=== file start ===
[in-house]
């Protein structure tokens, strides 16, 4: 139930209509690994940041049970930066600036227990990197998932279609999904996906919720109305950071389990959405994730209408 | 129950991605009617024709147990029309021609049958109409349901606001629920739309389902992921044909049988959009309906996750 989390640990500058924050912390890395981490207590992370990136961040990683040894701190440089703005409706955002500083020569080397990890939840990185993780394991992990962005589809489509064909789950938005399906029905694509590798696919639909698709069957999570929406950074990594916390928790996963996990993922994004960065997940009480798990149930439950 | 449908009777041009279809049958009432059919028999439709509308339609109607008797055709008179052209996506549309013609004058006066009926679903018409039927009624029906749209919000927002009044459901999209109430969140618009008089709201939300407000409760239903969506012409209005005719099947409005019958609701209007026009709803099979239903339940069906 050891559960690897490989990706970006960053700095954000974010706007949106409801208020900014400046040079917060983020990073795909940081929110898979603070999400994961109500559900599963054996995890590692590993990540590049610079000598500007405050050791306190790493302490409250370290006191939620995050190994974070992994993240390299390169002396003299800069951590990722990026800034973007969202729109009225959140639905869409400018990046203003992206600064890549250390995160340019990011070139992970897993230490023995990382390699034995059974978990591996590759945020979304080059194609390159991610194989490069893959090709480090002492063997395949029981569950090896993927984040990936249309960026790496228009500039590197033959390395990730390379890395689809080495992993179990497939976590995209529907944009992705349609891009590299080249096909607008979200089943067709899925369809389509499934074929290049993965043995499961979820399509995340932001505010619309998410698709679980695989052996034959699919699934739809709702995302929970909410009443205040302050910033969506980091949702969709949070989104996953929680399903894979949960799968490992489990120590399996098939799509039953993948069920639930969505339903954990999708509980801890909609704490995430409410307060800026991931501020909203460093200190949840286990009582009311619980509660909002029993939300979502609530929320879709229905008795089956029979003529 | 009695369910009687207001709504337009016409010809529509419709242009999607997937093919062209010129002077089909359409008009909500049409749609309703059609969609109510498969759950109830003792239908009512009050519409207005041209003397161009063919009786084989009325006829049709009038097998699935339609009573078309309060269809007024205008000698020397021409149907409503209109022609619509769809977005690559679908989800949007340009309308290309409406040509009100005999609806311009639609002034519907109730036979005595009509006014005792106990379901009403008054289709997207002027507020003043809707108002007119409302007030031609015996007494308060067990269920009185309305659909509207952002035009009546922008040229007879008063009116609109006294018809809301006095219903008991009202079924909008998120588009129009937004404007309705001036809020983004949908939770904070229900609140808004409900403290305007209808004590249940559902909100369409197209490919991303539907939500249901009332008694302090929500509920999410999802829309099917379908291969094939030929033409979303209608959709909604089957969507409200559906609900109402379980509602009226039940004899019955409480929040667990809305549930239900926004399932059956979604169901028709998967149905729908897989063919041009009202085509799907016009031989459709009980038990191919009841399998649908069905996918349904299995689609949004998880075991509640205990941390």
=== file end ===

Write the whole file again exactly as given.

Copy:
[in-house]
């Protein structure tokens, strides 16, 4: 139930209509690994940041049970930066600036227990990197998932279609999904996906919720109305950071389990959405994730209408 | 129950991605009617024709147990029309021609049958109409349901606001629920739309389902992921044909049988959009309906996750 989390640990500058924050912390890395981490207590992370990136961040990683040894701190440089703005409706955002500083020569080397990890939840990185993780394991992990962005589809489509064909789950938005399906029905694509590798696919639909698709069957999570929406950074990594916390928790996963996990993922994004960065997940009480798990149930439950 | 449908009777041009279809049958009432059919028999439709509308339609109607008797055709008179052209996506549309013609004058006066009926679903018409039927009624029906749209919000927002009044459901999209109430969140618009008089709201939300407000409760239903969506012409209005005719099947409005019958609701209007026009709803099979239903339940069906 050891559960690897490989990706970006960053700095954000974010706007949106409801208020900014400046040079917060983020990073795909940081929110898979603070999400994961109500559900599963054996995890590692590993990540590049610079000598500007405050050791306190790493302490409250370290006191939620995050190994974070992994993240390299390169002396003299800069951590990722990026800034973007969202729109009225959140639905869409400018990046203003992206600064890549250390995160340019990011070139992970897993230490023995990382390699034995059974978990591996590759945020979304080059194609390159991610194989490069893959090709480090002492063997395949029981569950090896993927984040990936249309960026790496228009500039590197033959390395990730390379890395689809080495992993179990497939976590995209529907944009992705349609891009590299080249096909607008979200089943067709899925369809389509499934074929290049993965043995499961979820399509995340932001505010619309998410698709679980695989052996034959699919699934739809709702995302929970909410009443205040302050910033969506980091949702969709949070989104996953929680399903894979949960799968490992489990120590399996098939799509039953993948069920639930969505339903954990999708509980801890909609704490995430409410307060800026991931501020909203460093200190949840286990009582009311619980509660909002029993939300979502609530929320879709229905008795089956029979003529 | 009695369910009687207001709504337009016409010809529509419709242009999607997937093919062209010129002077089909359409008009909500049409749609309703059609969609109510498969759950109830003792239908009512009050519409207005041209003397161009063919009786084989009325006829049709009038097998699935339609009573078309309060269809007024205008000698020397021409149907409503209109022609619509769809977005690559679908989800949007340009309308290309409406040509009100005999609806311009639609002034519907109730036979005595009509006014005792106990379901009403008054289709997207002027507020003043809707108002007119409302007030031609015996007494308060067990269920009185309305659909509207952002035009009546922008040229007879008063009116609109006294018809809301006095219903008991009202079924909008998120588009129009937004404007309705001036809020983004949908939770904070229900609140808004409900403290305007209808004590249940559902909100369409197209490919991303539907939500249901009332008694302090929500509920999410999802829309099917379908291969094939030929033409979303209608959709909604089957969507409200559906609900109402379980509602009226039940004899019955409480929040667990809305549930239900926004399932059956979604169901028709998967149905729908897989063919041009009202085509799907016009031989459709009980038990191919009841399998649908069905996918349904299995689609949004998880075991509640205990941390």